Do I Need Permission/?
The short answer is yes; at the very minimum, you will need to get building control approval so you can’t build entirely without permission. However, it could be very straightforward to obtain and does not need to delay you getting started (see below). The other main approvals to consider are:
party wall award
covenants in the title to your property which may mean you will require someone else’s agreement
Planning Permission / Permitted Development for an Extension
You could build an extension or conversionwithout permission if your proposal falls within the permitted development guidelines. But first there are restrictions to consider:
- Be aware that flats and maisonettes do not have permitted development rights, so you won’t be able to build your extension without permission.
- You may have restricted or no permitted development rights if you are in a conservation area, National Park, AONB or World Heritage Site.
- There are restrictions on position, size and materials when building an extension under permitted development.
If you want to be certain that your proposal falls within permitted development guidelines, you can apply for a certificate of lawful development. This may come in useful when you come to sell your property, to show the buyer or buyer’s mortgage lender that your construction without planning permission was legal.
Building Control Approval
This one is a big yes; you will need building control approval for your home extension, conversion or refurbishment.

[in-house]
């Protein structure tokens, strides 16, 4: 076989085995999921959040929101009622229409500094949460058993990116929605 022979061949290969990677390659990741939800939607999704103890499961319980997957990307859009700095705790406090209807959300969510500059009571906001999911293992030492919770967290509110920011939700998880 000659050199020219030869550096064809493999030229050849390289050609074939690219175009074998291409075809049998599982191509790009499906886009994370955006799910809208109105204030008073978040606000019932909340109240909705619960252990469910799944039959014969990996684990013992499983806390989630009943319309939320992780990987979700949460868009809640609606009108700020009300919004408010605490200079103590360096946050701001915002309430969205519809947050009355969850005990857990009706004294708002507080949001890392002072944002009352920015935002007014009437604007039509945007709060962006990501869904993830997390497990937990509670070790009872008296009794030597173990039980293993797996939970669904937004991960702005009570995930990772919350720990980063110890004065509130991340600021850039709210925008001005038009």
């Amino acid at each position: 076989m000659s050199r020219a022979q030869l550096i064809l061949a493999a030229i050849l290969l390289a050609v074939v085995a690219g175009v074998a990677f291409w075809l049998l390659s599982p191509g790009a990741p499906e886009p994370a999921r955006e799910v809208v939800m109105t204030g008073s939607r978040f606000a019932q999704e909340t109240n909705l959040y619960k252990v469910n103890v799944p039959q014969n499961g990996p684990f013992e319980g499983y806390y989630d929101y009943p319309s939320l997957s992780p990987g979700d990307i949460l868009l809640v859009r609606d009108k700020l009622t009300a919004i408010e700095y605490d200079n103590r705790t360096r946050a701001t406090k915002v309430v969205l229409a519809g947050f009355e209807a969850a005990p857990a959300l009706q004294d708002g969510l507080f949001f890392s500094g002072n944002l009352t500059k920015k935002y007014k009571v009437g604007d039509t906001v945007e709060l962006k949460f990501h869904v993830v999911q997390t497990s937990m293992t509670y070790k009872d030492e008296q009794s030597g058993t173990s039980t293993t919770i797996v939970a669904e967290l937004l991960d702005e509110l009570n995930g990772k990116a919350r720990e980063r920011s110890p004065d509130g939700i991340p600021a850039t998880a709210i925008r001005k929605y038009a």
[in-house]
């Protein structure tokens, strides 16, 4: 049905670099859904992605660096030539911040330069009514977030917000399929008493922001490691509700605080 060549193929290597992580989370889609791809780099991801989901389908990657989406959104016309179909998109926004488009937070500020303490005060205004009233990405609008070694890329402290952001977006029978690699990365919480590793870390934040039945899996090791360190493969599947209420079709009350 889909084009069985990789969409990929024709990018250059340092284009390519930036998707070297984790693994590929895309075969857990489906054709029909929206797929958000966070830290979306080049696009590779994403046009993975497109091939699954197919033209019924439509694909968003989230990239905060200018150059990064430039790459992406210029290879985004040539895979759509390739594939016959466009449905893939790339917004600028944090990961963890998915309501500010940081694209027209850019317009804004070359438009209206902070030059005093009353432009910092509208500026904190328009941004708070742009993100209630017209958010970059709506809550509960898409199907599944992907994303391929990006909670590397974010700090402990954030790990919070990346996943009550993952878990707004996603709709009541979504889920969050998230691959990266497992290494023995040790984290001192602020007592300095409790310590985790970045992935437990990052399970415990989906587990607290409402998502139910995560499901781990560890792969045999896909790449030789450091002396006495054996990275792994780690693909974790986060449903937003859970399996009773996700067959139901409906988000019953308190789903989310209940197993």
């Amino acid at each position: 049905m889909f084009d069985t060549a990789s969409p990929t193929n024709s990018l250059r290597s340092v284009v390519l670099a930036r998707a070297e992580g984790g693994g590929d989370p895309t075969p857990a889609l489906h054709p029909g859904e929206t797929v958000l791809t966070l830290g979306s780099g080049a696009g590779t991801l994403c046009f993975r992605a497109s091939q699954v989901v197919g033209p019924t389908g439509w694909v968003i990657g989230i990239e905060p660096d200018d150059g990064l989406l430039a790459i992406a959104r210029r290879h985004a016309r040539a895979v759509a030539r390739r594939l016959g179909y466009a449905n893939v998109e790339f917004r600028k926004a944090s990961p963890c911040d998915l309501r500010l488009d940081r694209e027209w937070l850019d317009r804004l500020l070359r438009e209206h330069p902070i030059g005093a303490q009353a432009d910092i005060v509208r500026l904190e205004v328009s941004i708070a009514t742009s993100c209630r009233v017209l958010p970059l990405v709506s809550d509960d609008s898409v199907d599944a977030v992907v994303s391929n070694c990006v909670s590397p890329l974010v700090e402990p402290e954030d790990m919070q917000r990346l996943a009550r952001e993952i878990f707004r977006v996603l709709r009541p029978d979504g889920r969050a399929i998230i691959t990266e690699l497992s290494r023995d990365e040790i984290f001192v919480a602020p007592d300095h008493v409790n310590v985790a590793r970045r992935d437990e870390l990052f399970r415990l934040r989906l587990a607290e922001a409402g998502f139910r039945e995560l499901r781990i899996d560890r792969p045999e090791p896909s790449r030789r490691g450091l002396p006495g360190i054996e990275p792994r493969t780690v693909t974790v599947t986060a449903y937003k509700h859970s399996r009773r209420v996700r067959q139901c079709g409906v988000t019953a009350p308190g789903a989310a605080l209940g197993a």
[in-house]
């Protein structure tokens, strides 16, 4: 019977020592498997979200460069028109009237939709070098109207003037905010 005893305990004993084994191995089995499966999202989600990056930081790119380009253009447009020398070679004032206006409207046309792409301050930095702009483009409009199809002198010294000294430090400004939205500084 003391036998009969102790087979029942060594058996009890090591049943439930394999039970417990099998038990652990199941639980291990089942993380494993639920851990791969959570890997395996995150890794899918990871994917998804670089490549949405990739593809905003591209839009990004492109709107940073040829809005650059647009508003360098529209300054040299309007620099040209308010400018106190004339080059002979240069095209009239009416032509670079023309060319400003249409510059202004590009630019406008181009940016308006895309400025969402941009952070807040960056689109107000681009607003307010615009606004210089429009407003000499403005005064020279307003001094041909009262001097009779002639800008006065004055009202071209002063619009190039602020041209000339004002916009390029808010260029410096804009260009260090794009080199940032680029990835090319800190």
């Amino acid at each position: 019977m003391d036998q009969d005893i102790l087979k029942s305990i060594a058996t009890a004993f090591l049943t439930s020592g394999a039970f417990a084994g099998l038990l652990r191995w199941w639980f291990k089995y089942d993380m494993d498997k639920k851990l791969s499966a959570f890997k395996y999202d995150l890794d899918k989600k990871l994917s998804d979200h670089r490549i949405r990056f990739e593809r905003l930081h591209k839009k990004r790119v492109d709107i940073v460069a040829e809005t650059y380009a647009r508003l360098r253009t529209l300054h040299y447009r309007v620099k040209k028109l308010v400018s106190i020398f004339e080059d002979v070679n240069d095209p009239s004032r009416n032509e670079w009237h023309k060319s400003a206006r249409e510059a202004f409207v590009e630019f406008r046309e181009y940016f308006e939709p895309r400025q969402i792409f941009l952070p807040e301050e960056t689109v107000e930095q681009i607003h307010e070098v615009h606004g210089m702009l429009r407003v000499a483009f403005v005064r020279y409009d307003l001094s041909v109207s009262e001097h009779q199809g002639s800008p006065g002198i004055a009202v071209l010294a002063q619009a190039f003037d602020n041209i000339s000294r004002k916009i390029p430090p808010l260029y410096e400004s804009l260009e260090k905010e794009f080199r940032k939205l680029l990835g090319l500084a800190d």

There are certain standards, set out by government, that all building projects must follow. There are a set of documents called ‘Approved Documents’ that act as a guide to achieving these standards.
There are three options on getting approval for your home project:
A ‘building notice’ is where you/your builder gives notice to the council that works are about to start. This makes things much quicker, but there is more of a risk that you will be asked to change aspects of the design as you go. Also, there is less scope for appealing their decisions. However, this route could be suitable for a simple house extension/.
A ‘full plans’ application to the council means that you submit plans and details for approval before work starts. This information is usually much more detailed than a set of planning drawings. Once submitted, the decision takes a minimum of five weeks. Once work starts on site, regular inspections will be made.
Using an ‘approved inspector’. An approved inspector is a private individual or organisation employed by you to ensure that your project complies with the building regulations. They will check and inspect the work instead of the local council.
Do You Share a Wall Or Fence With a Neighbour?
Or even if you plan to excavate some ground near a neighbour’s property, you may need to have a Party Wall Award in place before starting work. You are legally obliged to give your neighbour 1-2 months’ notice (depending on what the works involve). If you’re unsure whether the Party Wall etc. Act applies to you, have a look at Party Wall Matters or give us a call on 01342 833448